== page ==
Name: Andrea Manning
Job Title: Founder
Location: Galway, Republic of Ireland
Tell us an interesting or fun fact about you
I graduated first class honours BSc Business Information Systems degree at the age of 48.
What drew you towards a career in cyber security?
Realising cybersecurity was the way to sell GDPR to clients . The stories and psychology behind cybercrime drew me in, and my enthusiasm for it then drew my clients in.
What do you enjoy most about what you do in the industry?
Genuinely doing something that makes a difference and is of real value to small businesses.
What things are the most challenging in your role?
Juggling marketing, sales, building and running a business while continuously learning and for now, doing it all on my own.
Have you come up against any challenges or roadblocks and if so, what were they and how did you overcome them?
Being seen as ‘less’ because my role is the human side of cybersecurity and not the technical side. In part this is down to imposter syndrome too, and can be overcome through knowing your value, continuous learning and the confidence that comes with that.
What have been your career defining moments?
Being accepted onto the Enterprise Ireland accelerator program to build CyberPie. This was recognition and validation that I have a business that has the potential to generate €1M in sales and that I am the person to make that happen.
What changes have you seen in the cyber security industry in the time that you have been in it?
More work to make the industry more inclusive, and supports for training and upskilling. A rising recognition by even the smallest of businesses that cybersecurity is now an essential.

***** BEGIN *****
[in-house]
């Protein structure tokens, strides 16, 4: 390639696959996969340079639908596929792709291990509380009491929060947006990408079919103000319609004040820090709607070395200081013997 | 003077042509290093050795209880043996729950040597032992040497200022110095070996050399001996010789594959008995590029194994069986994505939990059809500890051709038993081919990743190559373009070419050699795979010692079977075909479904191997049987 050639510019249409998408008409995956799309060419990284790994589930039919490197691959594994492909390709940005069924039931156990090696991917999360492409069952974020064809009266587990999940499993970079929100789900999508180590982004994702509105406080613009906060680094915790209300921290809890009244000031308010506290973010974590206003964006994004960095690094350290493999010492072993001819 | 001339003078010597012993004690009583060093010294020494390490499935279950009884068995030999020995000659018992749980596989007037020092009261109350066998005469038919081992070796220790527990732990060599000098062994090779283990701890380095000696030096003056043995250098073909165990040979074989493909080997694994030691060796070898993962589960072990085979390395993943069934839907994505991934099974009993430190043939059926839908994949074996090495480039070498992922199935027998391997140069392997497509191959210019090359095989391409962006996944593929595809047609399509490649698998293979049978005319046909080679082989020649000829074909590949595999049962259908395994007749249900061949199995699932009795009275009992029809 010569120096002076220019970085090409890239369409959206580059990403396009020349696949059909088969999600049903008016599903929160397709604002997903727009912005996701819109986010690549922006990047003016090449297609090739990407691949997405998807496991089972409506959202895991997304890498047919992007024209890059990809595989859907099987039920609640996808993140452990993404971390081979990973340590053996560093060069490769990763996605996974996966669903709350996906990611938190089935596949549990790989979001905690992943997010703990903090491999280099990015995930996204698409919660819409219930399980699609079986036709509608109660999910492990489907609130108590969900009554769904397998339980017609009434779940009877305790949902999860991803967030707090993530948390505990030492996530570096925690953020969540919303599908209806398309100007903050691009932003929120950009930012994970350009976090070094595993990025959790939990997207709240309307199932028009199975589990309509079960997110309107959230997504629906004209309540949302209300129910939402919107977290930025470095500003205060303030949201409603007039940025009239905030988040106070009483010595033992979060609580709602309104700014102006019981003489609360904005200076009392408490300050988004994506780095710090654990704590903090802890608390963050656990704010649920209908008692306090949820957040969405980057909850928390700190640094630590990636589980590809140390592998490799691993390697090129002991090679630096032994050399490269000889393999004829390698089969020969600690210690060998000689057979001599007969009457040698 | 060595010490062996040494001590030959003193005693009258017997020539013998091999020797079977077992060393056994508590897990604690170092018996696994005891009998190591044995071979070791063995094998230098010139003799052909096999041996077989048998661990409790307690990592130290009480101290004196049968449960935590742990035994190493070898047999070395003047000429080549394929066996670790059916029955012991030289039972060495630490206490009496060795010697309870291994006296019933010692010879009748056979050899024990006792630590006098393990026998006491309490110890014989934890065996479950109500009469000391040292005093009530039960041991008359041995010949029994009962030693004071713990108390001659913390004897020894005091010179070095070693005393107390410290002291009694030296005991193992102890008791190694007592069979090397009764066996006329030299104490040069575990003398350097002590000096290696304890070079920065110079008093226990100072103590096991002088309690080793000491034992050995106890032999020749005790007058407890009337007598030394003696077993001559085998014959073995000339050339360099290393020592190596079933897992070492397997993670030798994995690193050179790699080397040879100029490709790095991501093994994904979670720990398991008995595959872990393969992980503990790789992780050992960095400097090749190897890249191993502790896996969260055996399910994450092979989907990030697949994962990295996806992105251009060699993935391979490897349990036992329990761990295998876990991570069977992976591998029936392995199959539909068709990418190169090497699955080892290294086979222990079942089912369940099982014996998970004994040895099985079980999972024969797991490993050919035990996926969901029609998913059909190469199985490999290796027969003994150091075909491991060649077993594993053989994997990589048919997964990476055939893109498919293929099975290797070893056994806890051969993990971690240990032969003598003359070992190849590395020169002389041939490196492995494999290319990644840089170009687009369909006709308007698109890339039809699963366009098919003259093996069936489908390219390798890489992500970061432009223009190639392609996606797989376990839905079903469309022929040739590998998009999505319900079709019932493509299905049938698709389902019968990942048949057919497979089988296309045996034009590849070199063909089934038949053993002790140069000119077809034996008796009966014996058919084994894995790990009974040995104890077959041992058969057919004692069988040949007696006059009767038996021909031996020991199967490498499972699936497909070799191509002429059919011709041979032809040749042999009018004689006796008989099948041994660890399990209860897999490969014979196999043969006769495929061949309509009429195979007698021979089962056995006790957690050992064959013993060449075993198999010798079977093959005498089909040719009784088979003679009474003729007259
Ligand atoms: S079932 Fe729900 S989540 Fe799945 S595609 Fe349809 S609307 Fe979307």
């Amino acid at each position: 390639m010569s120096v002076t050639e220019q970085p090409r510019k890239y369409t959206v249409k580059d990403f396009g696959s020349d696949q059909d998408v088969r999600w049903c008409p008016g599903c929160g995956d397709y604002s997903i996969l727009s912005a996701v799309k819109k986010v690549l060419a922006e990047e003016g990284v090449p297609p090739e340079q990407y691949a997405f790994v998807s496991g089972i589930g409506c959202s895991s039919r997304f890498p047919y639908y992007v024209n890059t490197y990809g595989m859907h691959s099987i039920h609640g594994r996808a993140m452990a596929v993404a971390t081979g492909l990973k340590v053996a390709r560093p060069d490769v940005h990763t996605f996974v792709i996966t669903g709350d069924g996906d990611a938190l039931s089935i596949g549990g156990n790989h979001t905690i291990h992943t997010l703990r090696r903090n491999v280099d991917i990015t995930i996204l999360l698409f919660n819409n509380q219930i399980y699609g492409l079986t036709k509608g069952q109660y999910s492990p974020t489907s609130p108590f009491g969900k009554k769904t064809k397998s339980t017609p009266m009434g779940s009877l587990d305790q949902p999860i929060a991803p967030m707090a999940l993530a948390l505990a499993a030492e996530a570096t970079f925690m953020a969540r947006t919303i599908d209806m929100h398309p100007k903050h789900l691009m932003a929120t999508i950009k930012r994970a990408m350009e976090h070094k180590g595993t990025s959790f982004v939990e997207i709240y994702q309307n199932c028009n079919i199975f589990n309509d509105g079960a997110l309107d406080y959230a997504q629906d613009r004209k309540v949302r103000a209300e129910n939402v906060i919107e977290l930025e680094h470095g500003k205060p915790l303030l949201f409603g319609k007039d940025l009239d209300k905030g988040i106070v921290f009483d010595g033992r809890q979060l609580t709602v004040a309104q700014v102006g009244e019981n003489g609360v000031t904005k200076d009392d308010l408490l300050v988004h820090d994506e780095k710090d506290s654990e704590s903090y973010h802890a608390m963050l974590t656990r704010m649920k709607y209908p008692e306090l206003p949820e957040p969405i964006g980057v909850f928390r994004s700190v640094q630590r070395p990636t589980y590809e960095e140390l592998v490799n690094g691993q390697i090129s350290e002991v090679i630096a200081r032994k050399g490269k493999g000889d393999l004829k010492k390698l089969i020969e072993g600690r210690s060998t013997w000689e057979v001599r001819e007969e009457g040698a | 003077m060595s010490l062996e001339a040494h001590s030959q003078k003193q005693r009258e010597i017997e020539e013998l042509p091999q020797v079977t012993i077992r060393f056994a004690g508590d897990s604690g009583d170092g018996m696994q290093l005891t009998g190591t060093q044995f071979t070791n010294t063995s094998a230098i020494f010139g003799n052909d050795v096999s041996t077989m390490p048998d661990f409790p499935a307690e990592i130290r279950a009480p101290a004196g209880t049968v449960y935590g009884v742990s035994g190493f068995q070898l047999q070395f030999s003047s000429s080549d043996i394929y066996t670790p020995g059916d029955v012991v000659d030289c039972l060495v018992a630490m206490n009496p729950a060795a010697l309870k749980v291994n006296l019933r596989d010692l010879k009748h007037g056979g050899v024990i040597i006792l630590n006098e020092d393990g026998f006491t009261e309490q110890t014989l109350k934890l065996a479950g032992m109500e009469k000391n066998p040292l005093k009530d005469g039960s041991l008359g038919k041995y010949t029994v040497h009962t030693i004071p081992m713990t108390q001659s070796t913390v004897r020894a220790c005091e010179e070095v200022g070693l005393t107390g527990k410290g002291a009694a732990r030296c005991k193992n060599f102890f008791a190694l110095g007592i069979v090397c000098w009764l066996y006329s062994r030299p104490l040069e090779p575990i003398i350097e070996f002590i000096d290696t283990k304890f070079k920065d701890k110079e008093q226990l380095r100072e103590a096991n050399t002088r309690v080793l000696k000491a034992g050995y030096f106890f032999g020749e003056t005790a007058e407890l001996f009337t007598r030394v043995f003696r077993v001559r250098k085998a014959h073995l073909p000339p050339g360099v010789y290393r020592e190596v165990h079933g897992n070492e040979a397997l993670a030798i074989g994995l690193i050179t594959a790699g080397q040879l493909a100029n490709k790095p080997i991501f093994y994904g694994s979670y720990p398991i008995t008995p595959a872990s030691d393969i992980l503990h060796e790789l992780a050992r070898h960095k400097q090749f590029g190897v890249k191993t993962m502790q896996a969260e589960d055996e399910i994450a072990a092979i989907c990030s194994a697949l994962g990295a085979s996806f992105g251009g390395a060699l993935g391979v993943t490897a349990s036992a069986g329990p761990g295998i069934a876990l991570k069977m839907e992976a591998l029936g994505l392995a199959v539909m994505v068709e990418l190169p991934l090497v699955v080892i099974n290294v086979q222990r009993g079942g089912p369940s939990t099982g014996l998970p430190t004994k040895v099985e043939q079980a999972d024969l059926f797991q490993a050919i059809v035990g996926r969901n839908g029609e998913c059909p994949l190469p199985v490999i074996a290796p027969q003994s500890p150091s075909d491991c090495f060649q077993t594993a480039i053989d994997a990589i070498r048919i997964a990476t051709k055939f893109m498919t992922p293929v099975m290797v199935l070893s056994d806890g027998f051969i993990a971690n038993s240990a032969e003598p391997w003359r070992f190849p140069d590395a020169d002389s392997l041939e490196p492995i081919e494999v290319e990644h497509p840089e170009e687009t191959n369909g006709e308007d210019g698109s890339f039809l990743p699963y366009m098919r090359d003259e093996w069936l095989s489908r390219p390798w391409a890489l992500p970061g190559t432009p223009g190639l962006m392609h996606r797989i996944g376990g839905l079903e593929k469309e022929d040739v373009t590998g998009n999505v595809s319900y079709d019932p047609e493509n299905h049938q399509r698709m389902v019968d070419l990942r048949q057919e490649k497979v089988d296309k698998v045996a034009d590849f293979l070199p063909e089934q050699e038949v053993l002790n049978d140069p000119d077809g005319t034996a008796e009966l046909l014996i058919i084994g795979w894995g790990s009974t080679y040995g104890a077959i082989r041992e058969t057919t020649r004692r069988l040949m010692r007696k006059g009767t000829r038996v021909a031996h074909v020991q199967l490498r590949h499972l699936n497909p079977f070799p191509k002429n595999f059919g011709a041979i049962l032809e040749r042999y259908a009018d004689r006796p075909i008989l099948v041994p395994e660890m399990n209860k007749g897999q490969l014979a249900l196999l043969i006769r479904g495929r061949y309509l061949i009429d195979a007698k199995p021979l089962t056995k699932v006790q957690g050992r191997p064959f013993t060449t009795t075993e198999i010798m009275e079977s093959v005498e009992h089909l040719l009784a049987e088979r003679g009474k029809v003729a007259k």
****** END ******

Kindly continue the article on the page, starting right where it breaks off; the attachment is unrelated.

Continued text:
What trends or changes do you think we will see in cyber security in the next 10 years?
Outside of the corporate environment, Cybersecurity will be something everyone does themselves. Much like IT moved from being outsourced 20 years ago (remember getting the IT guy to even install basic programs), the business owner and professional will include cybersecurity in their list of many roles. The number of cybercrimes, and the sophistication will continue to increase. New tech will emerge but there will never be a silver bullet, and the human factor will still remain the biggest hurdle.
How much job demand have you seen for cyber security professionals, and what things to you think will shape this demand in the coming years.
The roles advertised currently are certification heavy and there are not enough entry level positions. Students are graduating with cybersecurity degrees and struggling to find employment. A lot is made of the skills gap but there is a disjoint here that needs addressing. It is still rare to find cybersecurity roles being advertised that focus on both the soft and human skills – in the future roles that bridge the technical with the human are going to gain prominence in organisations of all sizes.
Has the coronavirus pandemic impacted on your career, and if so in what ways?